1. POLS101 Week 5 Part 1 L15
Governments, Systems and Regimes
Mr. Siyabonga Nxumalo
NxumaloS2@ukzn.ac.za 033 260 5309
NAB Room 336A
Consultation times: Mon:10h30-12h00, Wed:11h30-13h00
Required Reading: Heywood, Chapter 12, 4th edition: What is Politics?
2. 1. Classifying political systems.
• The classification of political systems aids
understanding by helping to highlight similarities
and differences between otherwise shapeless
collections of facts. Regimes have been classified
on a variety of bases. ‘Classical’ typologies,
stemming from Aristotle, concentrated on
constitutional arrangements and institutional
structures (Who rules? Who benefits from rule?)
• The ‘three worlds’ approach highlighted material
and ideological differences between the systems
found in ‘first world’ capitalist, ‘second world’
communist and ‘third world’ developing states.
• It also helps us to evaluate the effectiveness or
success of different political systems.
3. 2. Criteria which affect classification:
No system of classification relies on just one single factor – a variety of
political, economic and cultural factors come into play:
• Who rules?
• How is compliance achieved?
• Is government power centralized or fragmented?
• How is government power acquired and transferred?
• What is the balance between the state and the individual?
• What is the level of material development?
• How is economic life organized?
• How stable is a regime?
4. 3. Regimes of the modern world.
A. Western polyarchies
• Broadly equivalent to regimes classified as ‘liberal democracies’.
• Polyarchy means “rule by many”.
• The term was used by Robert A. Dahl to describe a form of government in which
power is invested in multiple people - a political system in which power is dispersed
e.g multiparty government, interest groups, individuals etc,
• High tolerance of opposition, which can check the arbitrary inclinations of
government. This is manifest in a competitive party system, institutionally protected
• Opportunities for participating in politics should be sufficiently widespread to
guarantee a reliable level of popular responsiveness.
• Some western polyarchies are biased in favour of centralization and majority rule,
and others tend towards fragmentation and pluralism.
5. 3. Regimes of the modern world (cont…)
B. New democracies
• Refers to democracies which emerged after the third wave of democratization in
1974 (Huntington, 1991).
• Overthrow of right wing dictatorships in Spain, Greece, and Portugal.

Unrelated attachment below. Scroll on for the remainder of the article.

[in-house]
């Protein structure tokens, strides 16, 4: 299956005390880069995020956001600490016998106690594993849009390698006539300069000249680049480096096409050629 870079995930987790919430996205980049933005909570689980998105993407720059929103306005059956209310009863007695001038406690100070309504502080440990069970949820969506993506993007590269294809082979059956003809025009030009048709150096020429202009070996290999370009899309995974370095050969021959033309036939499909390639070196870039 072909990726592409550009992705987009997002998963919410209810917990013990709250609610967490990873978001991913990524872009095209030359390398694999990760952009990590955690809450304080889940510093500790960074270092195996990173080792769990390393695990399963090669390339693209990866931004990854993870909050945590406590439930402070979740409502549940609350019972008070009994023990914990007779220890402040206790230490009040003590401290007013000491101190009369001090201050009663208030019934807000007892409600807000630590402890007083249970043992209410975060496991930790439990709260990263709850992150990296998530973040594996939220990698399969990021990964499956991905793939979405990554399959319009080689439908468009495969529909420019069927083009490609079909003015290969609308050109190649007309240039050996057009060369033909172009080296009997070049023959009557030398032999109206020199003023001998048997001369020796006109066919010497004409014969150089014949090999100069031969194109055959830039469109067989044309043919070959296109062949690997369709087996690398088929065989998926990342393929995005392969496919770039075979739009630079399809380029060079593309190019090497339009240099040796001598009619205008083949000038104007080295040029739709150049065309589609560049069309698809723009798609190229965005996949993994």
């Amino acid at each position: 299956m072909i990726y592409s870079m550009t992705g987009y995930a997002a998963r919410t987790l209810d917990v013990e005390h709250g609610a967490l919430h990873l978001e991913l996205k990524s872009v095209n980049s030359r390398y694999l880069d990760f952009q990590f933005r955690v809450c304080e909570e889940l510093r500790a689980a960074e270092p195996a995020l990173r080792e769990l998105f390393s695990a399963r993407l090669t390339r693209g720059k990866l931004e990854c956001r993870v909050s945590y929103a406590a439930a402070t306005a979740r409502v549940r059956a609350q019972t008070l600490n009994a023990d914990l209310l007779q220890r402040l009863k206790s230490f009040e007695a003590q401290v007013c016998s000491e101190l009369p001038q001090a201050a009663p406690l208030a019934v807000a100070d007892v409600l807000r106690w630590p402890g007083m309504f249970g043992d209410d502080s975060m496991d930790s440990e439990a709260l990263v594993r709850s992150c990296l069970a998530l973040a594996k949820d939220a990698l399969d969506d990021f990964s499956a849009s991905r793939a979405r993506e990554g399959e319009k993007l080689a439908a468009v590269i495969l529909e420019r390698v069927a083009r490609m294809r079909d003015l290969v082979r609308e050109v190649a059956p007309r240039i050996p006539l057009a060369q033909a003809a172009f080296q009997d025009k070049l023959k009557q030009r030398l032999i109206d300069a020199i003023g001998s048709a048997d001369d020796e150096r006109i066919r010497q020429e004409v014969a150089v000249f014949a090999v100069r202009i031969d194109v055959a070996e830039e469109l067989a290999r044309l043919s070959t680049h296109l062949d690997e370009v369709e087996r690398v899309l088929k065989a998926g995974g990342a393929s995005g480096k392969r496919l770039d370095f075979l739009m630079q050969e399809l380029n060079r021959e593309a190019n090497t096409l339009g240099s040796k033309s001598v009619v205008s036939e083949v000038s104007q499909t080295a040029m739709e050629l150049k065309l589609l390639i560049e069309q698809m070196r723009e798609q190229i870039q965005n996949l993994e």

• The process of democratic transition has been both complex and difficult,
highlighting the fact that liberal democracy may not be the ‘default position’ for
Problems faced by postcommunist regimes:
• The lack of a civic culture built around participation, bargaining and consensus can
produce a weak, fragmented party system (e.g. Russia).
• The transition from central planning to laissez-faire capitalism unleashed deep
securities due to the initial growth in unemployment and inflation.
6. 3. Regimes of the modern world (cont…)
C. East Asian regimes
• Are oriented more around economic rather than political goals.
• Support for ‘strong’ government.
• Confucian emphasis on loyalty, discipline and duty. This reduces the scope for
assimilation of ideas like human rights and individualism but focus on the good
of the community / society as a whole.
Confucianism rests upon the belief that human beings are fundamentally good,
and teachable, improvable, and perfectible through personal and communal
endeavor, especially self-cultivation and self-creation. Confucian thought focuses
on the cultivation of virtue in a morally organised world.
7. 3. Regimes of the modern world (cont…)
D. Islamic regimes
• Political Islam aims at the construction of a theocracy in which political and other
affairs are structured according to ‘higher’ religious principles. Nevertheless,
political. Theocracy is a country / government that is ruled by religious leader/s.
• Islam has assumed clearly contrasting forms, ranging from fundamentalist to
• The fundamentalist version of Islam is most commonly associated with Iran. The
Iranian system of government is a complex mix of theocracy and democracy. All
legislation is ratified by the Council for the Protection of the Constitution, which
ensures conformity to Islamic principles.
• Muslims themselves have often objected to the classification of any Islamic regime
as ‘fundamentalist’, because this perpetuates long-established western prejudices
8. 3. Regimes of the modern world (cont…)
E. Military regimes
• The key feature of a military regime is that the leading posts in the
government are filled on the basis of the person’s position within the military
chain of command.
Differences between military regimes:
• Junta regimes: characterized by rivalry between the services and between
leading figures, the consequence being that formal positions of power tend to
change hands relatively frequently.
• Military-backed personalized dictatorship: a single individual gains pre-
eminence within the junta or regime, often being bolstered by a cult of
personality (see p. 302) designed to manufacture charismatic authority.